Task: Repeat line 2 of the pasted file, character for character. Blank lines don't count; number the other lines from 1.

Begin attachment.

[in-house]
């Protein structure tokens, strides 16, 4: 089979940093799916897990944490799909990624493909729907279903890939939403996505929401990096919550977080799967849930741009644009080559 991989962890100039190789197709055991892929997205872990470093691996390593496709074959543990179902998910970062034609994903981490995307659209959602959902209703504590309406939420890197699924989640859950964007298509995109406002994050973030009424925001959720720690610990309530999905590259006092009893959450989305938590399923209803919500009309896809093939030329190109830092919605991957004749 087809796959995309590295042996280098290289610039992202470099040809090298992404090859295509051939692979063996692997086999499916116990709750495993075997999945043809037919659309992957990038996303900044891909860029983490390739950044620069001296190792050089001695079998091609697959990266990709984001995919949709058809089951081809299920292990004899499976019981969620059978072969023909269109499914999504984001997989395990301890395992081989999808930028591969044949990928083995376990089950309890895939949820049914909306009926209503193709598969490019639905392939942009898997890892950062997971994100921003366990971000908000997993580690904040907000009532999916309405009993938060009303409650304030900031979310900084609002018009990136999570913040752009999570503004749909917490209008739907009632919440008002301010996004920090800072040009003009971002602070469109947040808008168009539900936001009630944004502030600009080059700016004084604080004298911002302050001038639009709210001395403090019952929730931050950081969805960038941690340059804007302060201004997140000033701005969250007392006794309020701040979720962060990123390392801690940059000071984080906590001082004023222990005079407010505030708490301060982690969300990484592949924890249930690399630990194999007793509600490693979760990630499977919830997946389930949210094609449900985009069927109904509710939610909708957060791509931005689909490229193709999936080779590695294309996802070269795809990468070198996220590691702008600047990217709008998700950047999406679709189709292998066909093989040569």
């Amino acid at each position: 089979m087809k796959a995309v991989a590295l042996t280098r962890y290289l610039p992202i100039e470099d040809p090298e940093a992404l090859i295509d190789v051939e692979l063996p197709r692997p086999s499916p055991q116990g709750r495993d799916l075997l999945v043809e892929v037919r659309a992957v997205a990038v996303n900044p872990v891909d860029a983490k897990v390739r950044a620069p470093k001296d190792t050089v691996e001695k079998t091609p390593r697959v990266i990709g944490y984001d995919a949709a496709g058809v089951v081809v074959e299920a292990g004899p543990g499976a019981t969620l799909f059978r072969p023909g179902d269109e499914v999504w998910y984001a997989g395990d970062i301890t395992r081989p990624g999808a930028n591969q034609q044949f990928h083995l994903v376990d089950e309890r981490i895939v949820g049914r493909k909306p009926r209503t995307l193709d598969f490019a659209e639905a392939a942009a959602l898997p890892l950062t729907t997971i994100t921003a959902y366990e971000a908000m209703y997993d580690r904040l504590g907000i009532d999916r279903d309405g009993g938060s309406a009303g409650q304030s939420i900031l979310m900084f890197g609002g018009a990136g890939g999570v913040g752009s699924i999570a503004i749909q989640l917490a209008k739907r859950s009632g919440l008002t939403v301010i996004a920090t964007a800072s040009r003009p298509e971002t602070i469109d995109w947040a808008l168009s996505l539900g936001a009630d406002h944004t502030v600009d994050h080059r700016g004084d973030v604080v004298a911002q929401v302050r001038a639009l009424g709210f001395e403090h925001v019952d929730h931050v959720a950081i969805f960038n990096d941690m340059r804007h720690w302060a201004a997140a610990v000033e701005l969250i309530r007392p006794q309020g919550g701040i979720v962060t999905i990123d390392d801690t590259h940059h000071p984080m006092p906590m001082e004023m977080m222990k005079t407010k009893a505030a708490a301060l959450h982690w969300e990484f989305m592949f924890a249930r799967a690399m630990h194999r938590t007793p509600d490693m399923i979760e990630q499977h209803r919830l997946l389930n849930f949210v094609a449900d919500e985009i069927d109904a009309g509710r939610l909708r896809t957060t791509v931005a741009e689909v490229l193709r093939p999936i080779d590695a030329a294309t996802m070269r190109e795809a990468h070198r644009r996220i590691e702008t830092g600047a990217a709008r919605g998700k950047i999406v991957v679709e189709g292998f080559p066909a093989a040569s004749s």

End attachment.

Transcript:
């Protein structure tokens, strides 16, 4: 089979940093799916897990944490799909990624493909729907279903890939939403996505929401990096919550977080799967849930741009644009080559 991989962890100039190789197709055991892929997205872990470093691996390593496709074959543990179902998910970062034609994903981490995307659209959602959902209703504590309406939420890197699924989640859950964007298509995109406002994050973030009424925001959720720690610990309530999905590259006092009893959450989305938590399923209803919500009309896809093939030329190109830092919605991957004749 087809796959995309590295042996280098290289610039992202470099040809090298992404090859295509051939692979063996692997086999499916116990709750495993075997999945043809037919659309992957990038996303900044891909860029983490390739950044620069001296190792050089001695079998091609697959990266990709984001995919949709058809089951081809299920292990004899499976019981969620059978072969023909269109499914999504984001997989395990301890395992081989999808930028591969044949990928083995376990089950309890895939949820049914909306009926209503193709598969490019639905392939942009898997890892950062997971994100921003366990971000908000997993580690904040907000009532999916309405009993938060009303409650304030900031979310900084609002018009990136999570913040752009999570503004749909917490209008739907009632919440008002301010996004920090800072040009003009971002602070469109947040808008168009539900936001009630944004502030600009080059700016004084604080004298911002302050001038639009709210001395403090019952929730931050950081969805960038941690340059804007302060201004997140000033701005969250007392006794309020701040979720962060990123390392801690940059000071984080906590001082004023222990005079407010505030708490301060982690969300990484592949924890249930690399630990194999007793509600490693979760990630499977919830997946389930949210094609449900985009069927109904509710939610909708957060791509931005689909490229193709999936080779590695294309996802070269795809990468070198996220590691702008600047990217709008998700950047999406679709189709292998066909093989040569």